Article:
Australia: 87.1 years

<p> - Yuri A/Shutterstock</p> - Yuri A/Shutterstock

Life expectancy in Australia is currently 83.7 years, up from 69 in 1950. By 2050, Aussies will be living to 87.1 on average. Interestingly, according to the country's official statistics agency, Australia is one of the few countries that saw life expectancy increase during the COVID pandemic due to its effective early containment of the disease.

Like Sweden, Australia has high living standards and excellent universal healthcare. Marked disparities do exist, however. For example, Aboriginal and Torres Strait Islander people die nine years earlier than non-Indigenous Australians, on average, while the poorest Australians are 1.5 times more likely to die early than the richest.

South Korea: 87.4 years



In 1950, when South Korea was in the midst of a civil war, life expectancy in the young nation was a mere 21.3 years. Fast-forward to 2024 and the figure stands at 84.1. No other country has seen a more significant rise since the middle of the 20th century, and by 2050 the number is projected to reach 87.4. (North Koreans die around 10 years earlier on average).

South Korea's high life expectancy can be attributed to a number of factors. The country has the best healthcare system in the world after Taiwan, according to the 2023 edition of the CEOWORLD Health Care Index, and there are few health disparities among the population. Other reasons include the country's wholesome traditional diet and a low obesity rate.

Spain: 87.5 years

<p>Unai Huizi Photography/Shutterstock</p>

Unai Huizi Photography/Shutterstock

Southern Europeans tend to live longer than their northern counterparts, but this wasn't always the case. Spain's life expectancy was a relatively poor 61.8 years in 1950 but has since shot up, particularly during the economic miracle of the 1960s and following the end of the Francoist dictatorship in 1975.

Spain's life expectancy now stands at 84.1 and is forecast to hit 87.5 in 2050. The reasons cited for the longer lifespans enjoyed by Spanish people are plentiful, with the nation's first-rate universal healthcare, warm climate, Mediterranean diet, and emphasis on family life that promotes wellbeing among older people all in the mix.

Singapore: 87.6 years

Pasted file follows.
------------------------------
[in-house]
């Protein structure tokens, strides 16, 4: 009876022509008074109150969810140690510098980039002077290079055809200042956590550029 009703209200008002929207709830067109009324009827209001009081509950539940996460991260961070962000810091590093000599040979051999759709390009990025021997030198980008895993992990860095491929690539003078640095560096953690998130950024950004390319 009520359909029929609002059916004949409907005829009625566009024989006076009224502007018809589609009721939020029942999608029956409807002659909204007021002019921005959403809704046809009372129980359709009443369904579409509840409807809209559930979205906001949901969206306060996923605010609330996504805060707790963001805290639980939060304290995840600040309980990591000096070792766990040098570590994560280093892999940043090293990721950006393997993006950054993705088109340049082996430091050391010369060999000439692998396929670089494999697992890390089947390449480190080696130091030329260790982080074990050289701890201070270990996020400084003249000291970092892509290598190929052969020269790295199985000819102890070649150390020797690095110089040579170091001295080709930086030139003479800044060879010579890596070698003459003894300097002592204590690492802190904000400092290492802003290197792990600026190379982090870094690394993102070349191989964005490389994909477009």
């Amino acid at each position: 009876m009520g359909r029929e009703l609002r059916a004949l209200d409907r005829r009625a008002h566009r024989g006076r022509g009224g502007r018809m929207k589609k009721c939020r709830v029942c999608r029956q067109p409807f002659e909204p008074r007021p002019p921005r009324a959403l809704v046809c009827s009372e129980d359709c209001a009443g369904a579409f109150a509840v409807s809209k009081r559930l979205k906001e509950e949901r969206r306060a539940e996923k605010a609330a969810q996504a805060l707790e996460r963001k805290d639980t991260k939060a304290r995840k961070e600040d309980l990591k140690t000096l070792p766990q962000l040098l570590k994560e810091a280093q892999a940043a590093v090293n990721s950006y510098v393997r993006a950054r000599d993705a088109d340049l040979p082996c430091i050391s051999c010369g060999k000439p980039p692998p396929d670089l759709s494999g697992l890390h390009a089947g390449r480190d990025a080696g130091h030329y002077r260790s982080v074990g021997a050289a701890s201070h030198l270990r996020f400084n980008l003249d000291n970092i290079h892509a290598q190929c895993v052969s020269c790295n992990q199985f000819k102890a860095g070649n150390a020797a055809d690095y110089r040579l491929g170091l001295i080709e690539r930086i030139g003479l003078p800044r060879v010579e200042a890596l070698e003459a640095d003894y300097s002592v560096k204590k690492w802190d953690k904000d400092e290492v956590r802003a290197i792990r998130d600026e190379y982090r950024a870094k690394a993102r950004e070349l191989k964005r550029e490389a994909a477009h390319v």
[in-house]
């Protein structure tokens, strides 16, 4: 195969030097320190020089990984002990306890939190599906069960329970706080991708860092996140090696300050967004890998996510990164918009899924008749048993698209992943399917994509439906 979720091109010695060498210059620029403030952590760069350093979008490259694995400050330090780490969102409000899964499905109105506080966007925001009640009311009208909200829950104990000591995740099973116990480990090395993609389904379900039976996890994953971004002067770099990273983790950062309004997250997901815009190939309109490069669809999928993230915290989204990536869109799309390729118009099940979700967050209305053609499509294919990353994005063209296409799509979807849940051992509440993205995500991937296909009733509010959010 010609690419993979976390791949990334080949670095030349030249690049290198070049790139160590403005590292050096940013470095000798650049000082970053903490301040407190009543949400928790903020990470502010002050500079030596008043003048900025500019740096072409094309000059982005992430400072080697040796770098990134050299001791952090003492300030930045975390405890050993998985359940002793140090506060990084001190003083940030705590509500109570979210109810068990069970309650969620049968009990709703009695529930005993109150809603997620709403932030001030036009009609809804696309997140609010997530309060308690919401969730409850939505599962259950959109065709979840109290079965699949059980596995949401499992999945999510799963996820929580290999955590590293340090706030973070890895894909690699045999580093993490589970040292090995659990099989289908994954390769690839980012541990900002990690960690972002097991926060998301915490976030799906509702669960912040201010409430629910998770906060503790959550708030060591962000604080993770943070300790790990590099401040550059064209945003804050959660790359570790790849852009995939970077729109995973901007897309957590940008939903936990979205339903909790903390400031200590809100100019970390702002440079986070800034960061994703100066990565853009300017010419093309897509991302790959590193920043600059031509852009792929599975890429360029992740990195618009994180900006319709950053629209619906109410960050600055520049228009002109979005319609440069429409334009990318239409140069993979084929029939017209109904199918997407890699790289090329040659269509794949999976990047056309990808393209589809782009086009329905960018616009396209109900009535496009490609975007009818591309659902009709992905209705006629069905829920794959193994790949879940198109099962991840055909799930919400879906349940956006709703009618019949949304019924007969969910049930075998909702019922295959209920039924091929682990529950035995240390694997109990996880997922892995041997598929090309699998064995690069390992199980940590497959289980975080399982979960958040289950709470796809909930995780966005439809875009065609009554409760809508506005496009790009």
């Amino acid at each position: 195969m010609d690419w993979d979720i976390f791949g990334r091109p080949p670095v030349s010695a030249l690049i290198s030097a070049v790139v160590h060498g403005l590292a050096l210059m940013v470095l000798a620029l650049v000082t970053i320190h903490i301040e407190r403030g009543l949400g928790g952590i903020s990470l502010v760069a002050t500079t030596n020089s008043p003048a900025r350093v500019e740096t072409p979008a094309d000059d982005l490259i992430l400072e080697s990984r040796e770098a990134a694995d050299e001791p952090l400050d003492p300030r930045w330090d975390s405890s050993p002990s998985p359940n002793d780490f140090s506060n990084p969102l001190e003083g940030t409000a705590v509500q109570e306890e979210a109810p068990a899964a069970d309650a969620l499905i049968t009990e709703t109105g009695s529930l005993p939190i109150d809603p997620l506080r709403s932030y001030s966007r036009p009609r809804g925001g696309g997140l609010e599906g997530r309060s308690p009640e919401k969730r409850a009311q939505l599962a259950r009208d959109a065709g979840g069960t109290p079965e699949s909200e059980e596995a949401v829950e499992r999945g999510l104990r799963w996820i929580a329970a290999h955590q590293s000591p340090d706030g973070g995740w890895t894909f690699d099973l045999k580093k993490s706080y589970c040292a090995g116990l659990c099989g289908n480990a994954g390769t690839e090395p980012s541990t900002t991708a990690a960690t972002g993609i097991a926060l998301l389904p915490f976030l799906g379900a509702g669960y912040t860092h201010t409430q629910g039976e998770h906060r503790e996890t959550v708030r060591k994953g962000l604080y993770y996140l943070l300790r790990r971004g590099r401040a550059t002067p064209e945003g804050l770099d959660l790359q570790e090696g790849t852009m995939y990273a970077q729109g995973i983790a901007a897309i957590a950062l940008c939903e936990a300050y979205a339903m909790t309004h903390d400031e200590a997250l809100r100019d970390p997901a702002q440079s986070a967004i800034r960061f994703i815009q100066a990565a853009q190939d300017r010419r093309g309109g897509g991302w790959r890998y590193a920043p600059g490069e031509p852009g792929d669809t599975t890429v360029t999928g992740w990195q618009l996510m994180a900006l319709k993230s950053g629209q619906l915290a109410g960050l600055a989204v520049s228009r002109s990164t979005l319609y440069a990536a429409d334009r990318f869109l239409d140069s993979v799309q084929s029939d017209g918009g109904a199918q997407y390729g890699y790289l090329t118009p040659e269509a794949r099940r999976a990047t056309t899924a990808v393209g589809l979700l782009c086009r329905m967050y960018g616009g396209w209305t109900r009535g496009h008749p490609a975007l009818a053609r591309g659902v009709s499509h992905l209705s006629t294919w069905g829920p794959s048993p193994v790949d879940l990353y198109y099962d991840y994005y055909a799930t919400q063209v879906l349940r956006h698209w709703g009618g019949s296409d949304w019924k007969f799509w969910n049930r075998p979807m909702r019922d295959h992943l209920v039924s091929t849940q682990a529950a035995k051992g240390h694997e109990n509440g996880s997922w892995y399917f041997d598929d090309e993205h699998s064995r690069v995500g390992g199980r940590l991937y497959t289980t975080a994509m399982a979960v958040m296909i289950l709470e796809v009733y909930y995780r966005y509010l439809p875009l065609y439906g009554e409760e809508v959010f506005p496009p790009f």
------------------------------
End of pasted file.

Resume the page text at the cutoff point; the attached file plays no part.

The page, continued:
Singapore's life expectancy has jumped from 50.7 years in 1950 to 84.3 today. Based on the latest estimates, it's set to rise to 87.6 by 2050.

Successive governments of the affluent city-state have spent lavishly on healthcare and medical technology, creating a healthcare system considered the best in the world by some research organisations, including London-based think-tank the Legatum Institute. Other factors include a generally wholesome diet, low rates of obesity, and the fact that senior citizens are highly respected in Singapore.

Italy: 87.7 years

<p>Eddy Galeotti/Shutterstock</p>

Eddy Galeotti/Shutterstock

Life expectancy in Italy has soared from 65.7 years in 1950 to 84.2 this year. But since 2010 the rate of increase has slowed, with factors such as rising poverty, less healthy lifestyle choices among the population, a lack of screening for preventable diseases, and poorer healthcare all suggested as possible drivers.

Italy still ranks among the world's longest-living countries, and life expectancy is forecast to hit 87.7 by 2050. Italy also boasts one of the world's original Blue Zones. The Ogliastra region of Sardinia has the highest number of centenarian men in the world, with its low-protein, vegetable-rich diet identified as the key secret to its inhabitants' longevity.

Switzerland: 87.7 years

<p>Sabrina Bracher/Shutterstock</p>

Sabrina Bracher/Shutterstock

Switzerland's life expectancy has risen from 68.9 years in 1950 to 84.4 today and is projected to increase to 87.7 by 2050.

The Swiss pride themselves on their active lifestyles. Healthy eating is de rigueur in the country, while obesity levels are among the lowest in Europe. Switzerland is an exceedingly rich country and, as we've mentioned, wealth correlates with long life, while the nation's healthcare system is first-class.

Japan: 88.3 years

<p>Chad Ehlers/Alamy</p>

Chad Ehlers/Alamy

Life expectancy in Japan is currently 85 years, up from 59.2 in 1950. The figure is set to reach 88.3 in 2050.

Japanese people tend to live long lives because rates of heart disease and cancer are relatively low. This is mainly due to the nation's extremely low obesity rate and traditional diet, which eschews red meat for fish and is rich in plant-based foods. Unsurprisingly, Japan has the highest number of centenarians per capita and Okinawa, one of the original five Blue Zones, is located in the country.

Monaco: 90.2 years



The super-rich principality of Monaco has the highest life expectancy in the world right now at just over 87 years. It stood at 66.5 in 1950 and is projected to rise to the ripe old age of 90.2 in 2050.

Needless to say, the abundant wealth of the tiny country's inhabitants is a fundamental factor. Poverty in Monaco is almost non-existent. Healthcare is five-star and the billionaires' playground has the second-highest number of doctors per capita in the world. Other factors include the Mediterranean diet and climate, very low rates of violent crime, and a focus on inclusive community activities that keep seniors active and engaged.